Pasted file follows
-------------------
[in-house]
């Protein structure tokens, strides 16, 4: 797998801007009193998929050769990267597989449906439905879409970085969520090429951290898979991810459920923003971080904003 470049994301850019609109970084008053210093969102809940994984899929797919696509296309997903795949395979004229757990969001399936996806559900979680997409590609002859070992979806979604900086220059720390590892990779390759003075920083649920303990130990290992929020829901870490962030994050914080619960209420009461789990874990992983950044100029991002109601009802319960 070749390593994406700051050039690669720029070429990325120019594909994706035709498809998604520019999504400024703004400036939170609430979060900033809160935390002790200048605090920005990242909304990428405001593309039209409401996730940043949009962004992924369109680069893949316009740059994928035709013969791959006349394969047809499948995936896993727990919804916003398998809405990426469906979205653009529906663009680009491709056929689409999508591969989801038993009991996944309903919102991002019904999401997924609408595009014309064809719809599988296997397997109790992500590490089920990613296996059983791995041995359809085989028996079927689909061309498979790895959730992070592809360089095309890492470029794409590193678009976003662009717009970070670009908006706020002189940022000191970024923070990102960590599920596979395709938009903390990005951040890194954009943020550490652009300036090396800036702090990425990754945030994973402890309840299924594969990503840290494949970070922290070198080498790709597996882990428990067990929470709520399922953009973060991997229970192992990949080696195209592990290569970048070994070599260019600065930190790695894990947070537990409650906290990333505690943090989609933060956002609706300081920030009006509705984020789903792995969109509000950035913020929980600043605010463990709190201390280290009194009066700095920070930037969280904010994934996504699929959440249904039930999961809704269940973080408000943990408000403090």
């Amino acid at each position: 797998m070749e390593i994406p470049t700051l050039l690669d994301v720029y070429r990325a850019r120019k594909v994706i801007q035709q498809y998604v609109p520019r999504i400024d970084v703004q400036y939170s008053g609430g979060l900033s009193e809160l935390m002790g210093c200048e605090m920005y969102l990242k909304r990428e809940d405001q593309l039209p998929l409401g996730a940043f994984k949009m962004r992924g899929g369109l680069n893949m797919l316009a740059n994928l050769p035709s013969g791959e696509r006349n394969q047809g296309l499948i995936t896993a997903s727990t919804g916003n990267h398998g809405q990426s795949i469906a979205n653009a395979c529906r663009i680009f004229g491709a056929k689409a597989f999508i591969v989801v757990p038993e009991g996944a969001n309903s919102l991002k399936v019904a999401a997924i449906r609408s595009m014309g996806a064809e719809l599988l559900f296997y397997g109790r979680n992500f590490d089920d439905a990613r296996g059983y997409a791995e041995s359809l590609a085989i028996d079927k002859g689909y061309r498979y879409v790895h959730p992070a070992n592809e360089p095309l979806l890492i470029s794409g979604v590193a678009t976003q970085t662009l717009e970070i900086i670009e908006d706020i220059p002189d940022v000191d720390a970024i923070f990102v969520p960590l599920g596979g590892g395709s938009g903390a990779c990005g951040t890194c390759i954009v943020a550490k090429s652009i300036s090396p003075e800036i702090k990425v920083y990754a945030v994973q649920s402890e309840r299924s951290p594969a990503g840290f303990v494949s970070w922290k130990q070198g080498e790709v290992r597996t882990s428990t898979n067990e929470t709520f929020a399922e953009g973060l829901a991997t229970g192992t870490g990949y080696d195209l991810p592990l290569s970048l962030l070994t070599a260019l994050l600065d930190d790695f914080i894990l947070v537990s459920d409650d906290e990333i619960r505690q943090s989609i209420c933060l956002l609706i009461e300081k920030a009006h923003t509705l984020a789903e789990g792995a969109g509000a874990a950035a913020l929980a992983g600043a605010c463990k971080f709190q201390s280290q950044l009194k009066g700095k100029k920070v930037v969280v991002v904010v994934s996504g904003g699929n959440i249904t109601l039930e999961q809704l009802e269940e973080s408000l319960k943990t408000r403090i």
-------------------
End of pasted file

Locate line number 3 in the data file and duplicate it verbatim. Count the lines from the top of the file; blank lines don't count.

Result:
């Amino acid at each position: 797998m070749e390593i994406p470049t700051l050039l690669d994301v720029y070429r990325a850019r120019k594909v994706i801007q035709q498809y998604v609109p520019r999504i400024d970084v703004q400036y939170s008053g609430g979060l900033s009193e809160l935390m002790g210093c200048e605090m920005y969102l990242k909304r990428e809940d405001q593309l039209p998929l409401g996730a940043f994984k949009m962004r992924g899929g369109l680069n893949m797919l316009a740059n994928l050769p035709s013969g791959e696509r006349n394969q047809g296309l499948i995936t896993a997903s727990t919804g916003n990267h398998g809405q990426s795949i469906a979205n653009a395979c529906r663009i680009f004229g491709a056929k689409a597989f999508i591969v989801v757990p038993e009991g996944a969001n309903s919102l991002k399936v019904a999401a997924i449906r609408s595009m014309g996806a064809e719809l599988l559900f296997y397997g109790r979680n992500f590490d089920d439905a990613r296996g059983y997409a791995e041995s359809l590609a085989i028996d079927k002859g689909y061309r498979y879409v790895h959730p992070a070992n592809e360089p095309l979806l890492i470029s794409g979604v590193a678009t976003q970085t662009l717009e970070i900086i670009e908006d706020i220059p002189d940022v000191d720390a970024i923070f990102v969520p960590l599920g596979g590892g395709s938009g903390a990779c990005g951040t890194c390759i954009v943020a550490k090429s652009i300036s090396p003075e800036i702090k990425v920083y990754a945030v994973q649920s402890e309840r299924s951290p594969a990503g840290f303990v494949s970070w922290k130990q070198g080498e790709v290992r597996t882990s428990t898979n067990e929470t709520f929020a399922e953009g973060l829901a991997t229970g192992t870490g990949y080696d195209l991810p592990l290569s970048l962030l070994t070599a260019l994050l600065d930190d790695f914080i894990l947070v537990s459920d409650d906290e990333i619960r505690q943090s989609i209420c933060l956002l609706i009461e300081k920030a009006h923003t509705l984020a789903e789990g792995a969109g509000a874990a950035a913020l929980a992983g600043a605010c463990k971080f709190q201390s280290q950044l009194k009066g700095k100029k920070v930037v969280v991002v904010v994934s996504g904003g699929n959440i249904t109601l039930e999961q809704l009802e269940e973080s408000l319960k943990t408000r403090i």